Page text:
KOA Perspective: How KOA Taught Me To Fly
By Joey Nardick
My sophomore year in college, I transferred to the University of Maryland. After a tumultuous year in my personal life, I found myself most of the way through college without a substantive sense of direction. I know this is no unique experience. College students are constantly struggling with finding that passion and direction which justifies tuition, room, and board. I was no exception in this sense.
Where I was an exception, though, was that in my two years in college to this point, I had only made a handful of new friends and acquaintances. I had no network and not much time left in my college career. Socially anxious, I allowed myself to stick to the friends I have known for my whole life and avoid venturing out to find more. I neglected to join student groups of interest and I knew I was doing myself a disservice. I couldn’t take the uncertainty anymore, so I half-heartedly decided on a career path into government and politics. I was okay with this field.
Regardless of where my heart was, I stumbled upon some professional fraternities that related to my chosen path in the fall of 2018. One fraternity included hundreds of members and many politically elite alumni, and the other was Kappa Omega Alpha, a brand new public policy professional fraternity in its first semester at UMD. The novelty and small size of KOA won me over, enabling me to both be a bigger part of the fraternity and not feel so anxious about meeting so many people at once.
I rushed, was admitted, and was thrust into a tight-knit community of immensely successful, kind, and like-minded individuals that made me feel right at home. I wasn’t anxious, I wasn’t overwhelmed. I was comfortable and I was having fun. Talking to these people for even a short time showed me that public policy is what my new brothers all loved. Seeing this love and passion for this career path made me realize that I was absolutely not doing what I loved.
I couldn’t say what I was pursuing with a smile on my face and excitement in my voice like these people could. This realization was not daunting or dreary, it was exciting and motivating. I needed to find what I loved like these people had. I revisited different passions I had lost through the years and my new friends at KOA were always excited to hear about them and encouraged me when I pursued them.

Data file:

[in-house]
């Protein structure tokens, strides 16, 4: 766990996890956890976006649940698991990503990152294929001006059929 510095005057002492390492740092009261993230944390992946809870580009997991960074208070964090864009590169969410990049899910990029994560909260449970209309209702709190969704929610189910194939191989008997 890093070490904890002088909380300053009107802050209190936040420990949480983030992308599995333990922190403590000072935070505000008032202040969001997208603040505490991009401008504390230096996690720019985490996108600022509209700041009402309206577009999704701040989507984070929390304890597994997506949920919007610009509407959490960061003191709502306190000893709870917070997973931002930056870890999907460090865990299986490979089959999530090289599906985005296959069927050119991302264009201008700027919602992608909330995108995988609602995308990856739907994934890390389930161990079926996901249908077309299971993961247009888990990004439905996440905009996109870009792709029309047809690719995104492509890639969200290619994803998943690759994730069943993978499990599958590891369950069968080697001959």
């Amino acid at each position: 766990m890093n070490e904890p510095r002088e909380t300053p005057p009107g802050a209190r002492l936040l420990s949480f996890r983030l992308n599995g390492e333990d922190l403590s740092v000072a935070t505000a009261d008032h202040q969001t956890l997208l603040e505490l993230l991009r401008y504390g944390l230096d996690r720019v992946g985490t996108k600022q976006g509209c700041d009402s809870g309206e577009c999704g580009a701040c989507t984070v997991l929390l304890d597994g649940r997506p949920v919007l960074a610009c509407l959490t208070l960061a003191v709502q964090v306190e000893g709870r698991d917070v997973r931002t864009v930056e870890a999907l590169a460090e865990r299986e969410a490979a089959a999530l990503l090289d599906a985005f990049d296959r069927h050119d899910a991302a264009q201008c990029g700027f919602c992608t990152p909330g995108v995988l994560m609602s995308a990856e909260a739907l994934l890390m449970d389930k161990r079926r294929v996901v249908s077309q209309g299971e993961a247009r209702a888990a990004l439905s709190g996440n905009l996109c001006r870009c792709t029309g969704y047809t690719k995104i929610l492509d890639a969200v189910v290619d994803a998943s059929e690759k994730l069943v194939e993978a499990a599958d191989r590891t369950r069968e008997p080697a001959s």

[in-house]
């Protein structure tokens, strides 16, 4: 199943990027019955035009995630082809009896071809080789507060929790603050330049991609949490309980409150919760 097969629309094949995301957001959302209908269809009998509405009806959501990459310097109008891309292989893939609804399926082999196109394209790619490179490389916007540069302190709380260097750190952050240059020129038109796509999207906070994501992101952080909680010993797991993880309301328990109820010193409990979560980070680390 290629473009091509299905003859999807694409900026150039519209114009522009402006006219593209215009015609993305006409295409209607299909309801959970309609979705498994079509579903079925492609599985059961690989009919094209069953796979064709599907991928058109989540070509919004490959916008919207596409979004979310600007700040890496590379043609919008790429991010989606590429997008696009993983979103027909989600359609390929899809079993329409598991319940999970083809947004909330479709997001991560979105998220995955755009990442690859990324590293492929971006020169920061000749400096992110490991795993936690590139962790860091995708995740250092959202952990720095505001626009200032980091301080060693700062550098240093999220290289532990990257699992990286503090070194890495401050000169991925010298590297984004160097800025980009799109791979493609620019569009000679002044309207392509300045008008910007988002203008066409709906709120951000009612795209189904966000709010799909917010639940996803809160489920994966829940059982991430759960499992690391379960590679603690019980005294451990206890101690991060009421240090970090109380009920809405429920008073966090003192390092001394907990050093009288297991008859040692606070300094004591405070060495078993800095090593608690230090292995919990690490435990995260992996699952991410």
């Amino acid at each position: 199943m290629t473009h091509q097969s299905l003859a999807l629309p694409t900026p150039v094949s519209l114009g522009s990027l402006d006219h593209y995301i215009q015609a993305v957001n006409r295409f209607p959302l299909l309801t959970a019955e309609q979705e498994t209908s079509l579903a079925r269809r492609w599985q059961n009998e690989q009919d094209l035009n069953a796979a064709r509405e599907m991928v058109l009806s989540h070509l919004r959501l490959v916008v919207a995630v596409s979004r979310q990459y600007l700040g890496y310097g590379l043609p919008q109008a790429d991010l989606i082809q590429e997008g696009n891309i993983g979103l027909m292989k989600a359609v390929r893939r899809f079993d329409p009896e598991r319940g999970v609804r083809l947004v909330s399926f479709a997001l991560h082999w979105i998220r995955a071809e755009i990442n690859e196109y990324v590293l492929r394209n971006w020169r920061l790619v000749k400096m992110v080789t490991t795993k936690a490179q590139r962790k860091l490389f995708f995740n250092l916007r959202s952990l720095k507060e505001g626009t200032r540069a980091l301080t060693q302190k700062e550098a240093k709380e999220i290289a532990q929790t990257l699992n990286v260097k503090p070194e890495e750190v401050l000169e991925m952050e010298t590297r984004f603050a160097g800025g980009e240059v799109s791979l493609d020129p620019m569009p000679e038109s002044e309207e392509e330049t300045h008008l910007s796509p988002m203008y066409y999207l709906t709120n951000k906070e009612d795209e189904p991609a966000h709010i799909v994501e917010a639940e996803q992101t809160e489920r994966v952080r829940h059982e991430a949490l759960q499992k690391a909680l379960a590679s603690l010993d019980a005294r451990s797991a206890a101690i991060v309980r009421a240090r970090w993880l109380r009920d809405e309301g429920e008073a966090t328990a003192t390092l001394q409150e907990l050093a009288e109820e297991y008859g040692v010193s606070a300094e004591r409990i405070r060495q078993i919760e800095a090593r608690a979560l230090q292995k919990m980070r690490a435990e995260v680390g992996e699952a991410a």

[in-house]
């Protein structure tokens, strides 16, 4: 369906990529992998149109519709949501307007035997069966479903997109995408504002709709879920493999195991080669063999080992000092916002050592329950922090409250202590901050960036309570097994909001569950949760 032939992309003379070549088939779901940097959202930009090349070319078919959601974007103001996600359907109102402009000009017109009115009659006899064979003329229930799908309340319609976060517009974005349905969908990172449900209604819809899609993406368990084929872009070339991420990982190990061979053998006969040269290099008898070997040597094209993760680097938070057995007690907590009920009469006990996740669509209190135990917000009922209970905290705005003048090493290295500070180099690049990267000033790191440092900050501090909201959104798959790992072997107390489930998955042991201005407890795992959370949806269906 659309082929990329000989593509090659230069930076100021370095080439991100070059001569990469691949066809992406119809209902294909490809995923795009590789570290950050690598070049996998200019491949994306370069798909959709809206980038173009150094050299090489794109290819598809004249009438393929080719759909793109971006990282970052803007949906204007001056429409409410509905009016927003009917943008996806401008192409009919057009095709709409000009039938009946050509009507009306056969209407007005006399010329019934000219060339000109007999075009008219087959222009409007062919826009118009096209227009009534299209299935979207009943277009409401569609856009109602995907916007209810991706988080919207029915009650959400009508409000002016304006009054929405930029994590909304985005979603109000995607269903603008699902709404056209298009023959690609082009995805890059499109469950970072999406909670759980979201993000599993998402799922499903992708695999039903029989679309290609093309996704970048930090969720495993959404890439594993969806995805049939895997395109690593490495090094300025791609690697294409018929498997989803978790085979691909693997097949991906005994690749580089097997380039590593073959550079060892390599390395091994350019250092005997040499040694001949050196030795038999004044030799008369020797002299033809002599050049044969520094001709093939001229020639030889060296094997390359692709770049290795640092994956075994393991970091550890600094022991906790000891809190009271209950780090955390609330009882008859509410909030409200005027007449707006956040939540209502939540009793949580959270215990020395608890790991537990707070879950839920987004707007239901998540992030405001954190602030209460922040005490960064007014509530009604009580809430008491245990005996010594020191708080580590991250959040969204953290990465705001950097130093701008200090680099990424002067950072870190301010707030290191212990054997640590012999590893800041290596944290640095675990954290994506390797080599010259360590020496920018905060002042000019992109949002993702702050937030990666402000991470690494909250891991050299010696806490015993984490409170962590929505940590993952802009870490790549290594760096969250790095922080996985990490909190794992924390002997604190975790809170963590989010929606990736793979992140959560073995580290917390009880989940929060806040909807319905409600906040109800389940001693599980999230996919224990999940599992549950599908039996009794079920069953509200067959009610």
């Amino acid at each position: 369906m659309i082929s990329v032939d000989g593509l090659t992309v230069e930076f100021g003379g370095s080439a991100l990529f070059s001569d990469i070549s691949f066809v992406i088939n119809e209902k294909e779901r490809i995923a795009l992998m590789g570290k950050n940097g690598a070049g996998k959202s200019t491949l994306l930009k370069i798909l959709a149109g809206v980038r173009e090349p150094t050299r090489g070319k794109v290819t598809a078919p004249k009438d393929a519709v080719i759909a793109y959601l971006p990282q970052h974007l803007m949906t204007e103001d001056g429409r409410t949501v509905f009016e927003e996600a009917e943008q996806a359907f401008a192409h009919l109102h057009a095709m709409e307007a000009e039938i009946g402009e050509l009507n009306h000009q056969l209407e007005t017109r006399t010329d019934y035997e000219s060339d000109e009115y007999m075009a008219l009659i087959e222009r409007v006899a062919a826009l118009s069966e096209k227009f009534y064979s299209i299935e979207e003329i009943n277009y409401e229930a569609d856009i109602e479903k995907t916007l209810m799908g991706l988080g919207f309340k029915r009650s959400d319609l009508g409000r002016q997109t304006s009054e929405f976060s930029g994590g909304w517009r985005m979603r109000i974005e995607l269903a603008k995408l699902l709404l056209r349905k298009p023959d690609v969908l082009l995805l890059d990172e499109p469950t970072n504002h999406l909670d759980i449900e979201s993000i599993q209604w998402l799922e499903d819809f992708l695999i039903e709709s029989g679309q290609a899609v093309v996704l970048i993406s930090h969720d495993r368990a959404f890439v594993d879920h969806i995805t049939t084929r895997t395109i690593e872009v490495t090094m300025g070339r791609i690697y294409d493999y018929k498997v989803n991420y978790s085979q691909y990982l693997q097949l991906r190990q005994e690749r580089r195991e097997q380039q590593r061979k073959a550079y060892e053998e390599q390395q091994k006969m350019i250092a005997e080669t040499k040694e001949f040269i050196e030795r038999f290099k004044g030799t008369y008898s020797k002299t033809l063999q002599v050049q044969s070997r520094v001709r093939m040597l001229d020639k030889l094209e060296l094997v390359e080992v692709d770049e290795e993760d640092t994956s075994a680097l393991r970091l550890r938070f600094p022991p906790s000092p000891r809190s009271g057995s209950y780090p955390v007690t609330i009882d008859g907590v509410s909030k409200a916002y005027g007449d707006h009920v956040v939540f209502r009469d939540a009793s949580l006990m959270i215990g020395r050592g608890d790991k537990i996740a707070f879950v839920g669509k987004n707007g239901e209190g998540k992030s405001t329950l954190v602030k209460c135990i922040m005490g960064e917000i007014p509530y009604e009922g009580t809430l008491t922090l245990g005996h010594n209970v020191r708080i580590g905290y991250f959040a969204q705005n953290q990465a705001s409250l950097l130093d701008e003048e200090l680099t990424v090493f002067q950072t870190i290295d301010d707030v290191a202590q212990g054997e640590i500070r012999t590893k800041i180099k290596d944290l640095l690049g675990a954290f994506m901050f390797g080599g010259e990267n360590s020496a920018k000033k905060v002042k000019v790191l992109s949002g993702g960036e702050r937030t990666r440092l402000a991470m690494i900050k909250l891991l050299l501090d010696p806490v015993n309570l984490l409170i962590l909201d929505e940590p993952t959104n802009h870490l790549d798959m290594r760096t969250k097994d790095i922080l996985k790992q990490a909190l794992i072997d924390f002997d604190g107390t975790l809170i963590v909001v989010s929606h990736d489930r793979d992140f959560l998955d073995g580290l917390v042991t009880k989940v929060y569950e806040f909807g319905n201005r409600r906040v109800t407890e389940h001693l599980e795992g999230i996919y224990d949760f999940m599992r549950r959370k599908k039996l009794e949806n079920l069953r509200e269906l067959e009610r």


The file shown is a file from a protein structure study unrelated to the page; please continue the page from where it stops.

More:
When I was younger, my mother worked for American Airlines, which instilled within me a deep love of the aviation and travel industries. Although she passed away when I was twelve, I still am able to fly for free until I finish college. I began exercising this immense privilege and was encouraged heavily by my new friends to do so. It was during one of these trips that I realized that I truly love travel.
… But not in a normal way.
Of course I love traveling to new places. Who doesn’t? What I love is the process of traveling. I learned I love being on airplanes more than I love being wherever I’m going. I want to be a flight attendant. And I’d never be able to if it weren’t for KOA. Before I met these wonderful people I didn’t have half of the social skills necessary to work in that industry. Now I do, and I owe it all to my KOA family.
Of course I still enjoy talking politics with my new policy-minded friends, but they just as eagerly talk with me about anything else. My brothers, directly and indirectly, guided me what I want to do with my life and gave me the ability to do so.
I can say with confidence: they will do the same for you whether your passion is public policy or not.
Joey Nardick is a rising senior double majoring in government and politics and sociology, as well as an Alpha class brother of KOA.